Papal tours are, in many ways, the Olympics of the religion-news beat and, in each and every one, there are complicated stories that require even the most experienced of reporters to improve the quality of their research folders.
And so it is with the Associated Press team that cranked out a "Pope Watch" feature the other day on some of the colorful details of the Pope Francis visit to Sri Lanka and the Philippines. This version ran in The New York Times.
In one case, the editors got a bit too eager to find yet another example of this charismatic, superstar pope being willing to push traditions aside and do his own thing. This led to a mistake that I hope they correct.
The subject is the canonization of the Blessed Joseph Vaz as Sri Lanka's first saint. The background on Vaz notes that:
... He was actually born an Indian in 1651 in what was then the Portuguese colony of Goa. Vaz spent 23 years ministering to the Catholic community in Sri Lanka, sometimes working in secret because of the threat of persecution by the island's Dutch rulers, who were die-hard Calvinists.
Note the persecution reference.
Later in the piece -- under a "What Miracle? subhead -- readers are told the following:
When Pope Francis canonizes Sri Lanka's first saint ... he'll again prove he has little tolerance for pointless rules as he skirts the Vatican's normal saint-making regulations.
While the church traditionally requires two miracles for sainthood, the Vatican never confirmed a second attributed to the intercession of Vaz, who is credited with reviving Catholicism during anti-Catholic persecution by Dutch colonizers. Rather, Francis simply signed off on a decision taken by the Vatican's saint-making office that Vaz warranted canonization.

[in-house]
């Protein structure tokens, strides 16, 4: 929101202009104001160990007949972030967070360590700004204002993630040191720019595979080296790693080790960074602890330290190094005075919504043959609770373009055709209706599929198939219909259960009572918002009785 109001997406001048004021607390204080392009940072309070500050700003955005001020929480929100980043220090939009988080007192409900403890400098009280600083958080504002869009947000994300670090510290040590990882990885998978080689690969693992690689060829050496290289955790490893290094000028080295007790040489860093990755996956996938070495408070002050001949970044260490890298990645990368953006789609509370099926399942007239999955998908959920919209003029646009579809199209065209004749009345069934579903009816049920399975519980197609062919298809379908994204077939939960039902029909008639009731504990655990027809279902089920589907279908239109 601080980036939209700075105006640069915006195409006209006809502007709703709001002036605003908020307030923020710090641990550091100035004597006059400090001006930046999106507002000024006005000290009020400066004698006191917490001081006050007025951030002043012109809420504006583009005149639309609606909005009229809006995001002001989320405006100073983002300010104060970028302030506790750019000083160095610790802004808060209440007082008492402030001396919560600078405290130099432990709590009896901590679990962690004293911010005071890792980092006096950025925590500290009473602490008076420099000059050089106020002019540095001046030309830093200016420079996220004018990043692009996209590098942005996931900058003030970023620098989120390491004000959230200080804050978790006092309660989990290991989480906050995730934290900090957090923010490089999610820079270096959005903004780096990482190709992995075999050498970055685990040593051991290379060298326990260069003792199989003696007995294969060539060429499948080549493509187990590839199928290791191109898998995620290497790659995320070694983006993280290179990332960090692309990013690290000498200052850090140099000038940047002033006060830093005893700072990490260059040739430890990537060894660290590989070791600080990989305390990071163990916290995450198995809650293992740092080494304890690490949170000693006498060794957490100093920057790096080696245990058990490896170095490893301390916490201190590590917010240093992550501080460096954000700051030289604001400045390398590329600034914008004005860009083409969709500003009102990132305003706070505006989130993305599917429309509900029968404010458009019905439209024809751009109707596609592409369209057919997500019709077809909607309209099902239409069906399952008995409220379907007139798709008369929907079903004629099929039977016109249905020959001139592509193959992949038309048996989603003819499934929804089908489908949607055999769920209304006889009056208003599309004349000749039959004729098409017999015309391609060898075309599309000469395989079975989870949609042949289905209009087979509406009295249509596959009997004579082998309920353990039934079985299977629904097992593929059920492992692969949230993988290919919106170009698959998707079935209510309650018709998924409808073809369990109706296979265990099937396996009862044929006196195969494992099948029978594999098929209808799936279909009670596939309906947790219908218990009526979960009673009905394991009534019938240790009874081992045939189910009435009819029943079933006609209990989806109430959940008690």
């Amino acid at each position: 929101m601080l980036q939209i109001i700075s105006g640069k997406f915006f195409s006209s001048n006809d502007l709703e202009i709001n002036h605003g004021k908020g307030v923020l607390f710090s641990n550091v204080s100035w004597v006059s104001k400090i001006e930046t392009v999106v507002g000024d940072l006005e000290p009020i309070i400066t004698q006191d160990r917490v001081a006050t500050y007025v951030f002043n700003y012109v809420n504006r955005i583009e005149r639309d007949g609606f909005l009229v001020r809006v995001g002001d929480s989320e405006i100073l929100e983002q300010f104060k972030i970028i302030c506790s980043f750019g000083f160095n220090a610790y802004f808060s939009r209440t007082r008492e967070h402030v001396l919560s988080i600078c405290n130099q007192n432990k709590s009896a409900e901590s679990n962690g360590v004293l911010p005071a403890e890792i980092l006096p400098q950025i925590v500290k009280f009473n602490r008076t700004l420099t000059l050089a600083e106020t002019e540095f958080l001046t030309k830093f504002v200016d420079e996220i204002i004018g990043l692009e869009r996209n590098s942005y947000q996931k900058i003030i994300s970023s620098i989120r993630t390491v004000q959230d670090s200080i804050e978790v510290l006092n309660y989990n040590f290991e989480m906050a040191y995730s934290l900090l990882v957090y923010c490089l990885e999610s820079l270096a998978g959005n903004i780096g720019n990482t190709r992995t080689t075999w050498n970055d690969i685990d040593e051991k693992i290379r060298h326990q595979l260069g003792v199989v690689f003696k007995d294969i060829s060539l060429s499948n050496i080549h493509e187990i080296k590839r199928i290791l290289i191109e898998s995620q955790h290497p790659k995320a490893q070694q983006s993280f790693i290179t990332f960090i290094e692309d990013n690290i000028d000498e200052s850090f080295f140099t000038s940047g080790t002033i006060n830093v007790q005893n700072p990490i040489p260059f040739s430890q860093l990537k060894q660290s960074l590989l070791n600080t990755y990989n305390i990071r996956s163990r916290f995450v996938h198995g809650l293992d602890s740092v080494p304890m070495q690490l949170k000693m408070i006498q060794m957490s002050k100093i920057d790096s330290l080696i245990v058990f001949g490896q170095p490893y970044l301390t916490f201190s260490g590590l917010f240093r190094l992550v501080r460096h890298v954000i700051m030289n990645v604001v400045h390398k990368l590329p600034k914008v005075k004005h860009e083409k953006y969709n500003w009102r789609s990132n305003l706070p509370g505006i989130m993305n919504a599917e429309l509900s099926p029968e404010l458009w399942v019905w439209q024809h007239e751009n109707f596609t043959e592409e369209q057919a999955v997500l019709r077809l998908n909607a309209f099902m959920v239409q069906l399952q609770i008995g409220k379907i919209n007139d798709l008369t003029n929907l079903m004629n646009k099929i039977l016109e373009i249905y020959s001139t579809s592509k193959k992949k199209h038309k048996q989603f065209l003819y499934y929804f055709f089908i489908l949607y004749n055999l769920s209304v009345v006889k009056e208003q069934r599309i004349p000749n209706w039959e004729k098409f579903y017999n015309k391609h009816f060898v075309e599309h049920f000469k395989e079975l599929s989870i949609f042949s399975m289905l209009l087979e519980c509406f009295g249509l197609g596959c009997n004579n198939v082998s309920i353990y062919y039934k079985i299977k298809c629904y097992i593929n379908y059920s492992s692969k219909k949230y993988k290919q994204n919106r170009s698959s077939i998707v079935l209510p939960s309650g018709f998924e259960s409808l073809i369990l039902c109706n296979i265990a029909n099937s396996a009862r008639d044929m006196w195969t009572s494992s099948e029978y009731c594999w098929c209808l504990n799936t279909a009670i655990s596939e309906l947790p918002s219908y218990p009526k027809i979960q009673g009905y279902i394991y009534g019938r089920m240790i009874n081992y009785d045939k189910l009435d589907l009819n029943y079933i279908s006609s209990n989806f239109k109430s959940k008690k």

It's the same thing Francis did for a far better-known new saint, Pope John XXIII, and is a sign that Francis firmly believes that the faithful need more models of holiness without the technical, time-consuming and costly process of confirming inexplicable miracles.
So what is the journalism problem there?
The problem is that the church has never required evidence of miracles when there is a case that the person died as a martyr, either by execution or under the duress of a lifetime of persecution and suffering.
With a few clicks of a mouse, reporters can find one of the actual petitions -- this one from 2014, addressed to Francis -- from the Joseph Naik Vaz Institute. It notes:
We had heard in the year 2000, that Pope John Paul II was going to canonize groups of Martyrs without the final miracle for the Grand Jubilee. We personally met with the former Prefect of the Sacred Congregation of the Saints, Cardinal Saraiva Martins, in 2000. He agreed that Blessed Joseph Vaz could be classed as a Martyr like those martyrs in the Roman Martyrology who were not killed but lived and died under persecution.
Thus, the petition ends with this direct appeal:
We therefore respectfully petition Your Holiness to canonize Blessed Joseph Vaz as a Martyr without the final miracle if necessary, and to overcome the handicaps and obstacles that this 3-century old Cause for a great and worthy Missionary and Founder of a 1.3 million-strong living local Church of Sri Lanka has suffered. He is a very unique and great Saint, a priest who lived a life of saintly self-sacrifice that Your Holiness advocates for priests today, as well as a light for inter-religious dialogue who fully deserves to be included in the Catholic calendar of saints for his missionary work under persecution and selfless service of the abandoned.
In other words, the pope was asked to follow one of several traditions that lead to canonization and he did so. What is rebellious about that? What rules did he thrust aside in his supposed march to modernity?
Now, if you do some online research about this canonization -- for a basic search result click here -- you'll see lots of writers, mostly in Catholic settings, including this martyrdom angle.
Time for a correction by Associated Press editors?